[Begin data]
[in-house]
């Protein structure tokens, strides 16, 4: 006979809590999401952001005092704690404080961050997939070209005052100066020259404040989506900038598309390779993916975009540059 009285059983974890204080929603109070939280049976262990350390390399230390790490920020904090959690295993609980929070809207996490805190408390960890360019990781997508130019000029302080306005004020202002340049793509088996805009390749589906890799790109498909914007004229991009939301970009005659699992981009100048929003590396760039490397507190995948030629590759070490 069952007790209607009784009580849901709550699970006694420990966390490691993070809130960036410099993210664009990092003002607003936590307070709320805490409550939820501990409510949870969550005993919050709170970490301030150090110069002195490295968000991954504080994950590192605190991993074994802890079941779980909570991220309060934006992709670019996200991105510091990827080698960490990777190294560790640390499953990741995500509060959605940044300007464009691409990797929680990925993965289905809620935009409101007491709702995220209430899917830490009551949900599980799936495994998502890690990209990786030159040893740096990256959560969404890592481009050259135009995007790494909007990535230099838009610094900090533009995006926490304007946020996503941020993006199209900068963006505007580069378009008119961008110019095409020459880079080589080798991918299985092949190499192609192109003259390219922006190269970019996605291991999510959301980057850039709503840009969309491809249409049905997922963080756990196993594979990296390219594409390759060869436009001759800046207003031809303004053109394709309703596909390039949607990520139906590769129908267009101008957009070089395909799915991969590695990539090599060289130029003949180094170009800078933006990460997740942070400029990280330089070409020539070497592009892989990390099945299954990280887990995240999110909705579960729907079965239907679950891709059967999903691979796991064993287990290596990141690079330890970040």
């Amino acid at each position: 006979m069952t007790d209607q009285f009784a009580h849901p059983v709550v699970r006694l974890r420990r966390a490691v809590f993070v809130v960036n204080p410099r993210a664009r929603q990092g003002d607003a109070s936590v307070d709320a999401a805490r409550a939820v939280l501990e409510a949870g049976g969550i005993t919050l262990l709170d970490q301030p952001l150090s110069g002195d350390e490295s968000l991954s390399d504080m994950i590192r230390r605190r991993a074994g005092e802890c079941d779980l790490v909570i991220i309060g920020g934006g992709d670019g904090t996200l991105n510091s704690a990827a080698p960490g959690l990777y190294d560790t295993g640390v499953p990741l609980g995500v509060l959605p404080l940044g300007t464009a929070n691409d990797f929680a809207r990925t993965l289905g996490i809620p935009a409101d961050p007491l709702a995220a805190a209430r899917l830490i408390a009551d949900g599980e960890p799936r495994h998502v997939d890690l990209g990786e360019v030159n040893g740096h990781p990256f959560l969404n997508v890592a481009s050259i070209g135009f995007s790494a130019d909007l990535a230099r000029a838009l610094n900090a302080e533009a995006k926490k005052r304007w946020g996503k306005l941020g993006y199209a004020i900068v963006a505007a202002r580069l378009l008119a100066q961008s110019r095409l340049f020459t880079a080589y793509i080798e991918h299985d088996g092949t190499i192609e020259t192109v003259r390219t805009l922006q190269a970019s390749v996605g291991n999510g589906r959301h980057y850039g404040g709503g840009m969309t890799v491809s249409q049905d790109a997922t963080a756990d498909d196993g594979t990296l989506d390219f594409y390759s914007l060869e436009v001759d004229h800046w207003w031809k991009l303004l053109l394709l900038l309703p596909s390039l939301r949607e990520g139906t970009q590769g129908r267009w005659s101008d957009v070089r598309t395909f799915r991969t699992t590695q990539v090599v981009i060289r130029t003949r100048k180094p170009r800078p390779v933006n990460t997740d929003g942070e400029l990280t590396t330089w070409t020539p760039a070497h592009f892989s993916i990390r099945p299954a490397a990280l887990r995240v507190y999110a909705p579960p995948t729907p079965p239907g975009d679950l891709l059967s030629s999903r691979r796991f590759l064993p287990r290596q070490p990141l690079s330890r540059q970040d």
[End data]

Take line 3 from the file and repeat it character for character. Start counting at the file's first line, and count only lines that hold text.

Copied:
């Amino acid at each position: 006979m069952t007790d209607q009285f009784a009580h849901p059983v709550v699970r006694l974890r420990r966390a490691v809590f993070v809130v960036n204080p410099r993210a664009r929603q990092g003002d607003a109070s936590v307070d709320a999401a805490r409550a939820v939280l501990e409510a949870g049976g969550i005993t919050l262990l709170d970490q301030p952001l150090s110069g002195d350390e490295s968000l991954s390399d504080m994950i590192r230390r605190r991993a074994g005092e802890c079941d779980l790490v909570i991220i309060g920020g934006g992709d670019g904090t996200l991105n510091s704690a990827a080698p960490g959690l990777y190294d560790t295993g640390v499953p990741l609980g995500v509060l959605p404080l940044g300007t464009a929070n691409d990797f929680a809207r990925t993965l289905g996490i809620p935009a409101d961050p007491l709702a995220a805190a209430r899917l830490i408390a009551d949900g599980e960890p799936r495994h998502v997939d890690l990209g990786e360019v030159n040893g740096h990781p990256f959560l969404n997508v890592a481009s050259i070209g135009f995007s790494a130019d909007l990535a230099r000029a838009l610094n900090a302080e533009a995006k926490k005052r304007w946020g996503k306005l941020g993006y199209a004020i900068v963006a505007a202002r580069l378009l008119a100066q961008s110019r095409l340049f020459t880079a080589y793509i080798e991918h299985d088996g092949t190499i192609e020259t192109v003259r390219t805009l922006q190269a970019s390749v996605g291991n999510g589906r959301h980057y850039g404040g709503g840009m969309t890799v491809s249409q049905d790109a997922t963080a756990d498909d196993g594979t990296l989506d390219f594409y390759s914007l060869e436009v001759d004229h800046w207003w031809k991009l303004l053109l394709l900038l309703p596909s390039l939301r949607e990520g139906t970009q590769g129908r267009w005659s101008d957009v070089r598309t395909f799915r991969t699992t590695q990539v090599v981009i060289r130029t003949r100048k180094p170009r800078p390779v933006n990460t997740d929003g942070e400029l990280t590396t330089w070409t020539p760039a070497h592009f892989s993916i990390r099945p299954a490397a990280l887990r995240v507190y999110a909705p579960p995948t729907p079965p239907g975009d679950l891709l059967s030629s999903r691979r796991f590759l064993p287990r290596q070490p990141l690079s330890r540059q970040d």